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The objective of this grant is to elucidate the regulation, downstream signaling, and structural dynamics of the glucan phosphatase laforin. Mammalian cells store readily mobilized energy in the form of glycogen, a water-soluble carbohydrate. Recessive mutations in genes encoding the E3 ubiquitin ligase maim or the dual specificity phosphatase laforin disrupt glycogen metabolism and result in a fatal, neurodegenerative epilepsy called Lafora disease (LD). A hallmark of LO is poorly branched, hyperphosphorylated insoluble carbohydrate accumulations called Lafora bodies (LBs), thought to be the causative agent of LD. We established that maIm is a single-subunit E3 ubiquitin ligase that ubiquitinates and triggers the degradation of multiple proteins involved in glycogen metabolism. In addition, we discovered that laforin is the founding member of a unique class of phosphatases that dephosphorylate phospho-glucans. These results allowed us to propose molecular mechanisms that cause LD: 1) loss of maim results in LBs due to an imbalance in glycogen metabolism proteins, i.e. protein levels are not properly maintained; 2) loss of laforin results in LBs due to glucan hyperphosphorylation that inhibits glucan branching; 3) laforin also acts as a targeting subunit for maIm, so that loss of laforin disrupts some maIm-directed ubiquitination events. While we have made significant strides in determining the molecular mechanisms of LD, we lack an understanding of how these enzymes are regulated. This proposal will elucidate the deficiencies in our current knowledge. We recently identified novel phosphorylation and ubiquitination events on laforin. Phosphorylation and ubiquitination are post-translational modifications that direct changes in protein concentration, enzymatic activity, protein localization, protein-protein interactions, and structural dynamics, In Aim I we will define the in vivo conditions triggering laforin phosphorylation and characterize the functional consequences. We will utilize 1) overexpression and endogenous protein levels in tissue culture cells to monitor the status of laforin localization and modification, 2) assay laforin function in vitro using purified proteins, and 3) utilize a LD mouse model to verify our results. In Aim 2, we will utilize a similar strategy to determine the affects of ubiquitination on laforin function. In addition, we will define the role of laforin in maIm directed ubiquitination, as we have recently discovered that laforin acts as a targeting protein for maIm. In Aim 3, we will determine how perturbations of the structural components of glucan phosphatases contribute to LD. We will utilize Hydrogen- Deuterium exchange mass spectrometry to define the structural dynamics of laforin and x-ray crystallography to determine the structure of a glucan phosphatase. This proposal is built on our past discoveries and uses complementary approaches to advance our understanding of the intercalated events of cell metabolism, neurodegeneration, and epilepsy. Completion of this work will yield a befter understanding of these complex events and will produce therapeutic insights for epilepsy and neurodegeneration.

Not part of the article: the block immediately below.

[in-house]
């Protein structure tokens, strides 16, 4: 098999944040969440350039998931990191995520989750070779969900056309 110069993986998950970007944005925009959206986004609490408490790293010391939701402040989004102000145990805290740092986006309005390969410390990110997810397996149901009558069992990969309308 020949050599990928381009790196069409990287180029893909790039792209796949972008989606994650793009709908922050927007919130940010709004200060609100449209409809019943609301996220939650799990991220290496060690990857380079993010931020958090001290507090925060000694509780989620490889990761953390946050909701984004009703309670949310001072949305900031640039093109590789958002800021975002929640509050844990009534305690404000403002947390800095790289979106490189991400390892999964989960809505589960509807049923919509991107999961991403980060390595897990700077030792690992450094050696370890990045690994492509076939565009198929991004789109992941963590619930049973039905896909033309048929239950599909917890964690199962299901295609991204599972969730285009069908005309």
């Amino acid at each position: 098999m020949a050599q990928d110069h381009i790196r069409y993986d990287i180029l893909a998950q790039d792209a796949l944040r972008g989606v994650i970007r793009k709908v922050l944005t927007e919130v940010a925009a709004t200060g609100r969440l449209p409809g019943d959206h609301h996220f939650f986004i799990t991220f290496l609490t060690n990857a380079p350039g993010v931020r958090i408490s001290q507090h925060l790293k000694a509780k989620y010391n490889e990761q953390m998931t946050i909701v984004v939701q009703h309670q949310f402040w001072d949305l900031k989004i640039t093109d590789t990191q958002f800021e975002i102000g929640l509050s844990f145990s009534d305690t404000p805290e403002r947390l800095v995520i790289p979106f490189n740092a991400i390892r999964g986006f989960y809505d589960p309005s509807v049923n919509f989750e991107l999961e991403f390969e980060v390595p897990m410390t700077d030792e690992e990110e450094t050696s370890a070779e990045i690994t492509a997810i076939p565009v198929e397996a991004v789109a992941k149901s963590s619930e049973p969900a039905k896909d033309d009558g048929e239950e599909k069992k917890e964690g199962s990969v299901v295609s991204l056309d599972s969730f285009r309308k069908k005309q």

|Effective start/end date||7/1/10 → 4/30/15|
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